It very well may not work even with AMD/Intel themselves but it all depends on the actual costs of fabrication and "processing" of old tech for reuse/resale etc. Then again, maybe it would be a net benefit for AMD/Intel to the point where it is worth it, especially once you take things like tax breaks and donation values into account? Consider how many users in the enthusiast (or even some business) markets that do not upgrade every iteration; we have people here hanging onto their Sandy Bridge to Haswell level chips, or sticking with 1st gen Ryzen etc. CPU companies could pick up more frequent upgrades with a policy as described, meaning they could make more money from the users in such a program - as opposed to a single $399 chip bought every 3+ years, they could get a $150 upgrade every year for instance, consistently. This could be further encouraged by having a program where upgrading from the most recent was the cheapest so to speak, so it might lose value to skip. This is to say nothing for what is done when it comes to reselling, donating, or otherwise making use of "used" hardware.

Lets not forget that we've seen well-heeled businesses do things that would be fiscally untenable for anyone else to do, for one reason or another. Sometimes its a long term goal such as crushing the competition (ie Amazon and Microsoft are good examples here) other times its to capitalize on certain loopholes and other financial kickbacks. Its like a company rolling several local and international shell corps/holdings corps, and perhaps a related subsidiary "charity" - Those who have enough money to shuffle around in the shell game can do it and come out on top, but average workers living paycheck to paycheck and need most of their assets liquid can't.
 
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cageymaru

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That really doesn't make any sense.

Software subscription works because the actual unit production cost of SW is near ZERO. So it really costs them nothing to keep giving you upgrades for your subscription prices.

OTOH, Actual CPU production costs are actually quite high, so they have to pay for every CPU they give anyone in a subscription service.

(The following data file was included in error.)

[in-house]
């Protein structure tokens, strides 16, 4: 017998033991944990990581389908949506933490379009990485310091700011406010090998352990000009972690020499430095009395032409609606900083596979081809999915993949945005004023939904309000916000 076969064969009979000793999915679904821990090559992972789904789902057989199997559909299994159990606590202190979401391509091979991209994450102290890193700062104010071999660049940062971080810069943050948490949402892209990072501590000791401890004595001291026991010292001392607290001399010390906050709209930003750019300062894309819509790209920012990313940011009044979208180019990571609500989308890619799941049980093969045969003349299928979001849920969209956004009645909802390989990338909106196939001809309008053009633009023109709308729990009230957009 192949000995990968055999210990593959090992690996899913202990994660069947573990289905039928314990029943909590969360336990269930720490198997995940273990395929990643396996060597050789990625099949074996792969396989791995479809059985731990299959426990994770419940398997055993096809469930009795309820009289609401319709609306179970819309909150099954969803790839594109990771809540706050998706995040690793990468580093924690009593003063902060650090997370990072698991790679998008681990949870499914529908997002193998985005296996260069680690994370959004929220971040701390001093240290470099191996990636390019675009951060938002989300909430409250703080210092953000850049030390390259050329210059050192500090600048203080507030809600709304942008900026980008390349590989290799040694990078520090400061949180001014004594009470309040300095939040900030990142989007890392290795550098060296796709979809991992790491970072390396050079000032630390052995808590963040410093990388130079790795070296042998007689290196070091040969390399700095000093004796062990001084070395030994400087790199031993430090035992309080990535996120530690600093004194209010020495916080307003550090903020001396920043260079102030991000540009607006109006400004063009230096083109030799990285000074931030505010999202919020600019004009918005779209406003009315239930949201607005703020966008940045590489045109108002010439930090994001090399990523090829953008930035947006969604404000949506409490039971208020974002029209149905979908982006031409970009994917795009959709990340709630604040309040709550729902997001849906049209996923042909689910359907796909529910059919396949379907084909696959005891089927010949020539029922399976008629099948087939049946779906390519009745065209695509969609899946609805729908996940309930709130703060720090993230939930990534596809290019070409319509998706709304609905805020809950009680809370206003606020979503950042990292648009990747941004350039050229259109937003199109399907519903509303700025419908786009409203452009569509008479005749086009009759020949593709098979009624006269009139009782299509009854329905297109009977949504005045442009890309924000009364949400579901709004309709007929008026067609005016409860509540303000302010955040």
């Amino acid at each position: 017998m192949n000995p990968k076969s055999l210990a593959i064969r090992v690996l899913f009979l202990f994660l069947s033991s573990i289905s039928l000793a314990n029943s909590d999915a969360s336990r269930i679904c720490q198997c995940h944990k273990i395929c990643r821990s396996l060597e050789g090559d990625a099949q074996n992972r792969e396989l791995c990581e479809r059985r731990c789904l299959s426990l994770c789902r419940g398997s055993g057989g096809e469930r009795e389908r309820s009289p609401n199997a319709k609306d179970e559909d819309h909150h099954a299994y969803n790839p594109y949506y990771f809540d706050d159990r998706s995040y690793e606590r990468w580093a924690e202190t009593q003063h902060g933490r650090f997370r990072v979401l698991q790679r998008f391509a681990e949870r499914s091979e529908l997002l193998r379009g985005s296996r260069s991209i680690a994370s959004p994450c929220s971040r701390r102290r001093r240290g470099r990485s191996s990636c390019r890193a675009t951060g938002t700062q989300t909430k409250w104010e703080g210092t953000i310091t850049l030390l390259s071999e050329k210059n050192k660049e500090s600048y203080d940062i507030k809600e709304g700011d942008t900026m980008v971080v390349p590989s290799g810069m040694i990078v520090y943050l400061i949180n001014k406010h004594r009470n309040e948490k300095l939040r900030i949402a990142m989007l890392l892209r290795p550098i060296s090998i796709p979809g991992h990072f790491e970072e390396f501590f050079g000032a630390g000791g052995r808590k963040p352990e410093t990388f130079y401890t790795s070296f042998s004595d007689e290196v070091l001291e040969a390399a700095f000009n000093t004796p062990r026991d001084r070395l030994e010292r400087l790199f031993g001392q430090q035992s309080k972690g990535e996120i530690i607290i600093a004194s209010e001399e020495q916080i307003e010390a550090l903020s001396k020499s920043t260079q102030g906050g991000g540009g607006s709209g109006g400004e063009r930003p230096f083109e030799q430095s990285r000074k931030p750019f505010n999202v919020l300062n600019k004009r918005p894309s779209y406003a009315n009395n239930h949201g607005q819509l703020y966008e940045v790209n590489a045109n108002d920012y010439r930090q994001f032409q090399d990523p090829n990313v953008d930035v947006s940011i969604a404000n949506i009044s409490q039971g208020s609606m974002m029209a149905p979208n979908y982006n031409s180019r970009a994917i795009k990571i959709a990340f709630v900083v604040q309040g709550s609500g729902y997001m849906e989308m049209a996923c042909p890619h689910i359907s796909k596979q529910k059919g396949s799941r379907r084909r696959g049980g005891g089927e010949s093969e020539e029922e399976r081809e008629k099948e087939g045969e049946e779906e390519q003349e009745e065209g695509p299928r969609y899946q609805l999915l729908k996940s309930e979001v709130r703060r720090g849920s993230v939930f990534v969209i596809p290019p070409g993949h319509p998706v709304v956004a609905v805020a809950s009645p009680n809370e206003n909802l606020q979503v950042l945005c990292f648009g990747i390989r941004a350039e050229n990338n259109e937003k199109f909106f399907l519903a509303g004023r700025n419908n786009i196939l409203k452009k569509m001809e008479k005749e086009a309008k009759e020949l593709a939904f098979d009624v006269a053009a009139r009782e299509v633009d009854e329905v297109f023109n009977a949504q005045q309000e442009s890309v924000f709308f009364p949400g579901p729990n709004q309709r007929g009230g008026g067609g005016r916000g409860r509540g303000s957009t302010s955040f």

It's a huge hassle and cost dealing with all the CPU returns (they would need to test them to see if they work properly, etc...).

If this is such a great idea, start a business that offers this service. I pretty guarantee, that is a failing business idea.
Well it depends on how much it costs to make a CPU. Let's say hypothetically the new Ryzen was designed with chiplets where it had a total of 16 cores in each. And they disable a couple of connections to make a 14, 12, or 10 core CPU. 8 and below would be a different architecture so there would need to be 2 step up programs.

How much more does the 10 core cost to manufacture than the 16 core? If you keep making one chip; doesn't the price go down over time? Now if every CPU is different then sure it could get dicey.

I guess you could say that they would be better off to not allow a step up program to exist as I should just spend the $300+ for a new chip! I'm NOT going to spend another $300+ to upgrade so they miss out on a sale. But I would at $150.


EVGA has a step up program and I don't see them going out of business. I assume they check their video cards when people send them in before reselling them as refurbished. I guess that's what they would do with them; I have no idea. How hard could it be to have a guy plugging the chips into a tester to see if they work? I would think a video card would be harder to test and refurbish than a CPU.

Just my opinion. :)
 

Snowdog